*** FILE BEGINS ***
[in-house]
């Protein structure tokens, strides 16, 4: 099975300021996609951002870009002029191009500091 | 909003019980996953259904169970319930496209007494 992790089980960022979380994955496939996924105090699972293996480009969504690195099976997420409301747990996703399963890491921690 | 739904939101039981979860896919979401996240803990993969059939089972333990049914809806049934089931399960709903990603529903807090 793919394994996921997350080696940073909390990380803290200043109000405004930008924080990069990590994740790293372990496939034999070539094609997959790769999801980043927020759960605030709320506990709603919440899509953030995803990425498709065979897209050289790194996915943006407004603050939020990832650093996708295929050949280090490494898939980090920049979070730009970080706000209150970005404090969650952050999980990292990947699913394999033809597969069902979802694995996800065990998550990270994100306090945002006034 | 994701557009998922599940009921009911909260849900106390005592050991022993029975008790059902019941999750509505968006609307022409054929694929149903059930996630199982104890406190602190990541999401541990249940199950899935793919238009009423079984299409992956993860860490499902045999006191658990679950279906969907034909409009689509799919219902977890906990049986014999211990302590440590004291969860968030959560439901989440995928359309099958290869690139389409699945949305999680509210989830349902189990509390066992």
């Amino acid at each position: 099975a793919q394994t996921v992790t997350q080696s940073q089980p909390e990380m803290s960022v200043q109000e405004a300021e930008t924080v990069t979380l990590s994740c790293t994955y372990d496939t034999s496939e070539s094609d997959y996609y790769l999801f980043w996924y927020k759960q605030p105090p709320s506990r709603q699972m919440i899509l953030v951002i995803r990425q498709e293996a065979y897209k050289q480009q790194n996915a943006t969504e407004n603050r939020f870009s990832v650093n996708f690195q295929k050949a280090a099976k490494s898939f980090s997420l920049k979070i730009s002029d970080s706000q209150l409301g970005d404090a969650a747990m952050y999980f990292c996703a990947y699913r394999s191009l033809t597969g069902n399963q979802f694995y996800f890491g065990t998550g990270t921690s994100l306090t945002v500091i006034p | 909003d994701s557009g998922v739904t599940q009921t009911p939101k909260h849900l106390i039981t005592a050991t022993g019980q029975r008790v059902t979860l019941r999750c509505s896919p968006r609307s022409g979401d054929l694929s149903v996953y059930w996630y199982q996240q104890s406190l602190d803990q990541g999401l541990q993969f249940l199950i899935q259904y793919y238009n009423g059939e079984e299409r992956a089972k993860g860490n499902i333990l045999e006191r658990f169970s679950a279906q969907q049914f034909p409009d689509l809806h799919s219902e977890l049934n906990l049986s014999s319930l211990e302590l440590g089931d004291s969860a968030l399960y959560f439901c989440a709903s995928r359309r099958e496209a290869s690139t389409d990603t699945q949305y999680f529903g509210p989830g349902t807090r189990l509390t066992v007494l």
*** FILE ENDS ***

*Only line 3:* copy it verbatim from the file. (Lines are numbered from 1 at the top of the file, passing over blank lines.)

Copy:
């Amino acid at each position: 099975a793919q394994t996921v992790t997350q080696s940073q089980p909390e990380m803290s960022v200043q109000e405004a300021e930008t924080v990069t979380l990590s994740c790293t994955y372990d496939t034999s496939e070539s094609d997959y996609y790769l999801f980043w996924y927020k759960q605030p105090p709320s506990r709603q699972m919440i899509l953030v951002i995803r990425q498709e293996a065979y897209k050289q480009q790194n996915a943006t969504e407004n603050r939020f870009s990832v650093n996708f690195q295929k050949a280090a099976k490494s898939f980090s997420l920049k979070i730009s002029d970080s706000q209150l409301g970005d404090a969650a747990m952050y999980f990292c996703a990947y699913r394999s191009l033809t597969g069902n399963q979802f694995y996800f890491g065990t998550g990270t921690s994100l306090t945002v500091i006034p | 909003d994701s557009g998922v739904t599940q009921t009911p939101k909260h849900l106390i039981t005592a050991t022993g019980q029975r008790v059902t979860l019941r999750c509505s896919p968006r609307s022409g979401d054929l694929s149903v996953y059930w996630y199982q996240q104890s406190l602190d803990q990541g999401l541990q993969f249940l199950i899935q259904y793919y238009n009423g059939e079984e299409r992956a089972k993860g860490n499902i333990l045999e006191r658990f169970s679950a279906q969907q049914f034909p409009d689509l809806h799919s219902e977890l049934n906990l049986s014999s319930l211990e302590l440590g089931d004291s969860a968030l399960y959560f439901c989440a709903s995928r359309r099958e496209a290869s690139t389409d990603t699945q949305y999680f529903g509210p989830g349902t807090r189990l509390t066992v007494l």